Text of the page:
Wednesday, January 23, 2008

Incident Response - Recovering a BitLocker Recovery password before system shutdown

This post is just a refresher for those of you who may encounter a running Vista machine that has BitLocker enabled. The following command will display the recovery password in a command prompt so it can be recorded (a photo) for later use by the examiner.

When initially looking at a running Vista machine, one easy indication that bitlocker is installed is the presence of two volumes. The main volume labeled "C:", and a second volume labeled "S:" (Of course this labeling is by default and could be changed).

The second volume labeled "S:" is a small boot partition that is created when BitLocker is enabled and is typically 1.46GB in size. The contents of this volume is minimal and will at a minimum contain the following files & folders:

If you suspect BitLocker is installed, and even if you recover a removable flash drive that you suspect contains the startup key, the following command is recommended. Start a command prompt with escalated privileges by right-clicking on the command prompt option from the Start menu and choosing "Run as Administrator". Once the command prompt starts, it should say "Administrator: Command Prompt":

Once you have this prompt, the best practice would be to insert your Incident Response toolkit CD-ROM that you previously built (you did previously build it, right?) that contains two WMI scripts that can be found on a default installation of Vista with Bitlocker enabled. These two files can be found in the system32 folder of a BitLocker enabled Vista installation and are named:


You should copy these two files along with the cscript.exe interpreter to your incident response CDROM, you know, the one that's in your incident response toolkit and ready to go....:(

These files are installed by default when the BitLocker feature is enabled, but you shouldn't use the ones on your suspect's installation of Vista. Yes, you are already using the suspect's untrusted operating system, but this is about minimizing risk.

The command to obtain the BitLocker recovery password is:

"cscript manage-bde.wsf -protectors -get c:"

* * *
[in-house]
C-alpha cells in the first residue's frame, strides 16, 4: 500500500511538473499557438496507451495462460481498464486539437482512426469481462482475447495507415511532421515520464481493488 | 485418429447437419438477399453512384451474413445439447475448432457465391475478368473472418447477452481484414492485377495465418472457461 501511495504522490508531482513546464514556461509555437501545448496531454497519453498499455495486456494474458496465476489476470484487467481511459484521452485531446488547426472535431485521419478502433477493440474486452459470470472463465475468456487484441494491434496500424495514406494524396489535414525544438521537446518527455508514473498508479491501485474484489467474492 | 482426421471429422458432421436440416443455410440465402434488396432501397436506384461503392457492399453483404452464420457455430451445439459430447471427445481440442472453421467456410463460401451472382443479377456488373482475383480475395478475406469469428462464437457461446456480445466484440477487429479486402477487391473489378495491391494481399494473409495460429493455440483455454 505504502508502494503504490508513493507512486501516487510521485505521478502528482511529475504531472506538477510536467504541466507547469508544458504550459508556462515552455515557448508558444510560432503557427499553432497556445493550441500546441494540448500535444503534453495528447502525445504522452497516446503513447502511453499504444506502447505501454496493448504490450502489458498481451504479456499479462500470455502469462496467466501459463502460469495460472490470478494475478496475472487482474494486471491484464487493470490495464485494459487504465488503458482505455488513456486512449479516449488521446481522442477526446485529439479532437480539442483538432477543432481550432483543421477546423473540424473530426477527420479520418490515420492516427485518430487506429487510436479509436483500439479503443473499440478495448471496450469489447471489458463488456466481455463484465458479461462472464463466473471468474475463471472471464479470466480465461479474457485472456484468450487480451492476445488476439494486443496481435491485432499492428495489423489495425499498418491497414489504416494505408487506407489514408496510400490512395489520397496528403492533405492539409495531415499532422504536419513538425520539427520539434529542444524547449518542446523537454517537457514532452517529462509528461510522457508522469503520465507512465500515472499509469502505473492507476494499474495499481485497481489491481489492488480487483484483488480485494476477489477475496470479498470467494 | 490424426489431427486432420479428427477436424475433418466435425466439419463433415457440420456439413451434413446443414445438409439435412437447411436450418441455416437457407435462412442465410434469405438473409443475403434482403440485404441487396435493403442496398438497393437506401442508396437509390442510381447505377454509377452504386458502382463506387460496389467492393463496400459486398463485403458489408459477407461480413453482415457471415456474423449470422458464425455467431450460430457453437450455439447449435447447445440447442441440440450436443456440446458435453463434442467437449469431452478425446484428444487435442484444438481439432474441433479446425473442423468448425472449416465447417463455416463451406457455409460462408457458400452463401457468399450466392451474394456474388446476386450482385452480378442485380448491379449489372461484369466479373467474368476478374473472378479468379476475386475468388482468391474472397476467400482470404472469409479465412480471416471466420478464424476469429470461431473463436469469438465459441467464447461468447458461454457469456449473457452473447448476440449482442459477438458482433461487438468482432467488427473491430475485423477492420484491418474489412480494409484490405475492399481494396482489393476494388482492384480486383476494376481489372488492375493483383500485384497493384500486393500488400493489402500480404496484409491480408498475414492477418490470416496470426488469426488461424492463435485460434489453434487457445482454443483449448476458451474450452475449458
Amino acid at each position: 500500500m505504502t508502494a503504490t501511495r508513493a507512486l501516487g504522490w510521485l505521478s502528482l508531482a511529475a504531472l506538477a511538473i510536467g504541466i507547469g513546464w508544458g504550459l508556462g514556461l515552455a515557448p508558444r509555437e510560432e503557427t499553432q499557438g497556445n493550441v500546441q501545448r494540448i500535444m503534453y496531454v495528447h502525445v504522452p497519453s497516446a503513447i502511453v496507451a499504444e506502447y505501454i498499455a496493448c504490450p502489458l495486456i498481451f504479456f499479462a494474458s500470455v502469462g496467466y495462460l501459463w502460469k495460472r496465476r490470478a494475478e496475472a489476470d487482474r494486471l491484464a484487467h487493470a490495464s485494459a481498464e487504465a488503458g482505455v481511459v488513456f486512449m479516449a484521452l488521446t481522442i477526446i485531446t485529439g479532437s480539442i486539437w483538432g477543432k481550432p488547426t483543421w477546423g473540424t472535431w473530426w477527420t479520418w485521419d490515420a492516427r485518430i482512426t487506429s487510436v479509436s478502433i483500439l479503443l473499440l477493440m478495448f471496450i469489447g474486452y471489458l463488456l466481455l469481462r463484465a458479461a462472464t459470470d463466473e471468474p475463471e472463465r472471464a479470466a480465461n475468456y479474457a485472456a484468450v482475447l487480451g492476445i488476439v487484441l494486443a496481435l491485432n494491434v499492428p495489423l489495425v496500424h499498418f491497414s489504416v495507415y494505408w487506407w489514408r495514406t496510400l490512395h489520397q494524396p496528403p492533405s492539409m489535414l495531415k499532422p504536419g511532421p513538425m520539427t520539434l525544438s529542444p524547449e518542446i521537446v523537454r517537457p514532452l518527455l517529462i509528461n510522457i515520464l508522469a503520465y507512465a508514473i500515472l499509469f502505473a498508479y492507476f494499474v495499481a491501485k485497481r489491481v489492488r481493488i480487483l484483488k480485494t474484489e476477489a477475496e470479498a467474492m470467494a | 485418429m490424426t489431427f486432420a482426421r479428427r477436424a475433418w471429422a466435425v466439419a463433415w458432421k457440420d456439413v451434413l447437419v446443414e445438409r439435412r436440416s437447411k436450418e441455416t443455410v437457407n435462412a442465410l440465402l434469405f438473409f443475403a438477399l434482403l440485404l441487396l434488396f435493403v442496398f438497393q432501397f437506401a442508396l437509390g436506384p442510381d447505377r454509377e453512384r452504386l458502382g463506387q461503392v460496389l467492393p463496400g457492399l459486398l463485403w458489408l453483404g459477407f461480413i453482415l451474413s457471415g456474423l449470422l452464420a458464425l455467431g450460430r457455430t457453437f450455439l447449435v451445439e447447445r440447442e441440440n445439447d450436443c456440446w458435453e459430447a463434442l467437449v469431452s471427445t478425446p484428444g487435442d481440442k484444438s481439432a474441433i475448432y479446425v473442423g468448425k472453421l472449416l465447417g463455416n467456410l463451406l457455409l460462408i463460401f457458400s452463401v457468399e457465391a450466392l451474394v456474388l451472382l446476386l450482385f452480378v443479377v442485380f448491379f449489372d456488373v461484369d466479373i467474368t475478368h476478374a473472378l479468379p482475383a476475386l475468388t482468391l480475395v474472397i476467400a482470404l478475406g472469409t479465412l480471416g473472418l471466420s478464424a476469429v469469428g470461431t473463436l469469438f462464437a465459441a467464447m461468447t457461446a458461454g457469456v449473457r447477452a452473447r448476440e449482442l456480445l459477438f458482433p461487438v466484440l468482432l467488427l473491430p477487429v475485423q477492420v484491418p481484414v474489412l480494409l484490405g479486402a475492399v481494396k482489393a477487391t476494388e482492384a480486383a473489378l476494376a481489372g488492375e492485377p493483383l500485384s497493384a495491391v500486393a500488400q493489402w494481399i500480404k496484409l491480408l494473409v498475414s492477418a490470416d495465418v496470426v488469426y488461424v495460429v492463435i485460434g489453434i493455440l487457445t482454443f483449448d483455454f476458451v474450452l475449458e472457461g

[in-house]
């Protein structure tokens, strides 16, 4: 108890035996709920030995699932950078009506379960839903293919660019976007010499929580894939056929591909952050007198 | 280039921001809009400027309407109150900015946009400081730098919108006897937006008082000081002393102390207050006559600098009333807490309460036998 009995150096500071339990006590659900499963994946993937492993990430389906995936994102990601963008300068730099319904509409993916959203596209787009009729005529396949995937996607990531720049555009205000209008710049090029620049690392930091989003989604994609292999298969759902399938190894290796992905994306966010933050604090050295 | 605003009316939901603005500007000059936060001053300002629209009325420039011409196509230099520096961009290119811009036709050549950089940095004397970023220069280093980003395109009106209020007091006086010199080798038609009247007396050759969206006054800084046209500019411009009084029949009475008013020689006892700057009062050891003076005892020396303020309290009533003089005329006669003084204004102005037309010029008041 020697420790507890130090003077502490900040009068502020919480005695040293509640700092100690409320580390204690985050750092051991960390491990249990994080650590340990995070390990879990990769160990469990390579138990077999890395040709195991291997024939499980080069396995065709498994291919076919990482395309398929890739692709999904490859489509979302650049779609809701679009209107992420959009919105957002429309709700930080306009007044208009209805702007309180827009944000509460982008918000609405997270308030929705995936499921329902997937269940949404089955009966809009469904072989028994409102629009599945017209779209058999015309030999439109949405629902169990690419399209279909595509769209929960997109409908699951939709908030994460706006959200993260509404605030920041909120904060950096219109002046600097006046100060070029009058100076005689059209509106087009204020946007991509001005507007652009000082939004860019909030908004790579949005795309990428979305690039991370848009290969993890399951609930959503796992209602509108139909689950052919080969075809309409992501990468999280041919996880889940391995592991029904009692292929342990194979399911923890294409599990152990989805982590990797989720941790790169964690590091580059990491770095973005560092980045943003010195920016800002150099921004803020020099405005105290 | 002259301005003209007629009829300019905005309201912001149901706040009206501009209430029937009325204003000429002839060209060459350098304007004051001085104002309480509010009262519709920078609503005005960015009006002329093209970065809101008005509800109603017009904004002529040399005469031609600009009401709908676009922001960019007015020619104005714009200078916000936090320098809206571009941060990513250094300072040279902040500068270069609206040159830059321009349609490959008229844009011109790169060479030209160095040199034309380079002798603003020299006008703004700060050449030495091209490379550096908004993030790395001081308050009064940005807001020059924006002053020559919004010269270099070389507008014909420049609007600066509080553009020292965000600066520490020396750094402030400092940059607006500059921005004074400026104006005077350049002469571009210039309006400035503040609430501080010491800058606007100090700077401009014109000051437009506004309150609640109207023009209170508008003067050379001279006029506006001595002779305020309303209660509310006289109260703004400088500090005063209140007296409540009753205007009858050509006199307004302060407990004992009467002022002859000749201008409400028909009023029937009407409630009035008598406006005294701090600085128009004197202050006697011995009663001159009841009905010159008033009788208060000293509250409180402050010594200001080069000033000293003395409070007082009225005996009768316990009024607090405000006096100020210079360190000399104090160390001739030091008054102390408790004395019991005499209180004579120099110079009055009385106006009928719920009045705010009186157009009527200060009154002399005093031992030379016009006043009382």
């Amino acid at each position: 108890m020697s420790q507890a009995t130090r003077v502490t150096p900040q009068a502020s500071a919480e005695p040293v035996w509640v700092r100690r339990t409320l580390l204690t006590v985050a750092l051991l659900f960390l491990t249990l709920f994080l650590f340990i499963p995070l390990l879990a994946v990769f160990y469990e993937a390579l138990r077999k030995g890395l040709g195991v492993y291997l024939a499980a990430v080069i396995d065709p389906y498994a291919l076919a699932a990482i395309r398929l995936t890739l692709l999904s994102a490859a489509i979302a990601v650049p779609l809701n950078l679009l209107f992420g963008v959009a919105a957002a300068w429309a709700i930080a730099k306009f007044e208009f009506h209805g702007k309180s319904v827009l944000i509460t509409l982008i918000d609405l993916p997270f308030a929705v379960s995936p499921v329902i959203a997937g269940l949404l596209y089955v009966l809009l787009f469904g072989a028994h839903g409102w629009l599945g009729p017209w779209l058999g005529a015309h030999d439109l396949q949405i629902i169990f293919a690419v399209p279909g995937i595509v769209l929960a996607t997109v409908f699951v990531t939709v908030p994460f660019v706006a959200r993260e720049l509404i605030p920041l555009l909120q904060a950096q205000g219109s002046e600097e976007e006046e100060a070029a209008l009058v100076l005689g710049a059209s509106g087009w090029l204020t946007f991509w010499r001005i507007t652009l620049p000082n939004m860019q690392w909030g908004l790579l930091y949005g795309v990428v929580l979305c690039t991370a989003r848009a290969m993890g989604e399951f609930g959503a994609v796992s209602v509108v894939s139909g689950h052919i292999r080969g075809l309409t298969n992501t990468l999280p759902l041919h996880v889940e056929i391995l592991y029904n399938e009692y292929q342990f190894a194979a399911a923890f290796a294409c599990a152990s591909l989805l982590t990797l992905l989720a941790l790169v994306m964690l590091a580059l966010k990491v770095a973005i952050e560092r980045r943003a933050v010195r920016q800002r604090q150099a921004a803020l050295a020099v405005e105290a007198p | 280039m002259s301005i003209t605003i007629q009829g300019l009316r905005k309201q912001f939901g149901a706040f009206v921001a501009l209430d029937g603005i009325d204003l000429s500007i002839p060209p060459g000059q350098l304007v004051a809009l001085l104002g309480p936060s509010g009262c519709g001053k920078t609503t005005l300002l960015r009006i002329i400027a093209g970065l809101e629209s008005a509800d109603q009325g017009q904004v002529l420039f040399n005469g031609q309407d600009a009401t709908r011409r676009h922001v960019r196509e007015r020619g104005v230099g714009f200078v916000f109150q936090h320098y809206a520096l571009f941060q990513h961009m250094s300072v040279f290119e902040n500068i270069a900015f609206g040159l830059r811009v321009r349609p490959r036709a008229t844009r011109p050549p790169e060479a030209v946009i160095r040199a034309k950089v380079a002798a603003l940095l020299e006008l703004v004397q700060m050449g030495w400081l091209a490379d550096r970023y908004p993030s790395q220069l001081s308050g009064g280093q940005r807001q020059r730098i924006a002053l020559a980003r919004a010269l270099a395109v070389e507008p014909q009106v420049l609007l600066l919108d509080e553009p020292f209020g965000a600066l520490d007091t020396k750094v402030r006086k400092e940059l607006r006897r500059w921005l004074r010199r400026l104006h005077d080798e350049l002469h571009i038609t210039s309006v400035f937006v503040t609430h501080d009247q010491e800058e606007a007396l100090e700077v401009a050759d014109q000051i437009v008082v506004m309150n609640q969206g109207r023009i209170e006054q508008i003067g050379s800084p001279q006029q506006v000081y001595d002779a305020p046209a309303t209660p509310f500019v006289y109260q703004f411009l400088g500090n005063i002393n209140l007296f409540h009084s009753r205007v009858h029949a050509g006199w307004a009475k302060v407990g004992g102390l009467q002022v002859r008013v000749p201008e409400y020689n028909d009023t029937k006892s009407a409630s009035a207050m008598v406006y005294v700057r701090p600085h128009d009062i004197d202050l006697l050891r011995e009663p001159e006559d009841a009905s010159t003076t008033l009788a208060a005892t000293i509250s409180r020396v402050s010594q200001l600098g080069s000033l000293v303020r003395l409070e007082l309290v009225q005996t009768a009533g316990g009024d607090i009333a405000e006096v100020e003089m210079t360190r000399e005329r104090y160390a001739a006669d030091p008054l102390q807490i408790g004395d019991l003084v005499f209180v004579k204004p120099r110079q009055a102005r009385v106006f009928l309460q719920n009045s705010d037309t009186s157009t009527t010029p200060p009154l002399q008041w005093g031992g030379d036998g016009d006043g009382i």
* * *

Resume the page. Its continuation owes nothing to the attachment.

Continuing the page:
The best method is to take a photo, but verify the photo is not blurry or washed out by the flash before you proceed. Alternatively, you could pipe this information to a text file on a floppy or an inserted flash drive (remember you are going to create registry keys, so document).

You can then shutdown the system and remove the drive to be later imaged in the lab. Once connected to a write-blocker, EnCase (with the EDS module) will recognize the volume as a BitLocked volume and ask for the recovery password. You can then enter the recovery password as it was displayed and make a complete decrypted copy of the data at the logical level (if you look at from the physical level, it will still be encrypted because the data is still encrypted as it sits on the disk).

Alternatively, you can connect the drive to a write blocker (better yet, make a bit level copy and use that) and then connect it to a forensic machine that has Vista installed with BitLocker enabled. Vista will see the volume as a foreign encrypted volume and ask for the recovery password. Once entered, Vista will then mount the volume and assign a drive letter. You can then fire up your favorite trusty imaging application and image the logical volume in a decrypted state.

Both methods will make a decrypted copy of the data so from that point forward, BitLocker is removed from the equation.

*NOTE: There are two primary methods of implementing BitLocker. The first is with the use of an onboard TPM chip. The second is currently the more common implementation and only involves a removable flash drive (a third method exists that involves using both a TPM chip and removable flash disk, which is considered the more secure implementation). The above described commands will succeed for all the different BitLocker methods, but if a TPM chip is installed and used, the decryption process when attempting to image the volume will not work because it relies on the TPM hardware component as part of the decryption process. In theory the only solution in that scenario would be to connect a bit-level copy of the original hard drive to the original suspect's computer and then provide the recovery password at boot and then image the visible volume off to a external drive. I have not yet had the opportunity to test this because I do not yet have a TPM enabled computer. If someone has used or tested this method, please advise.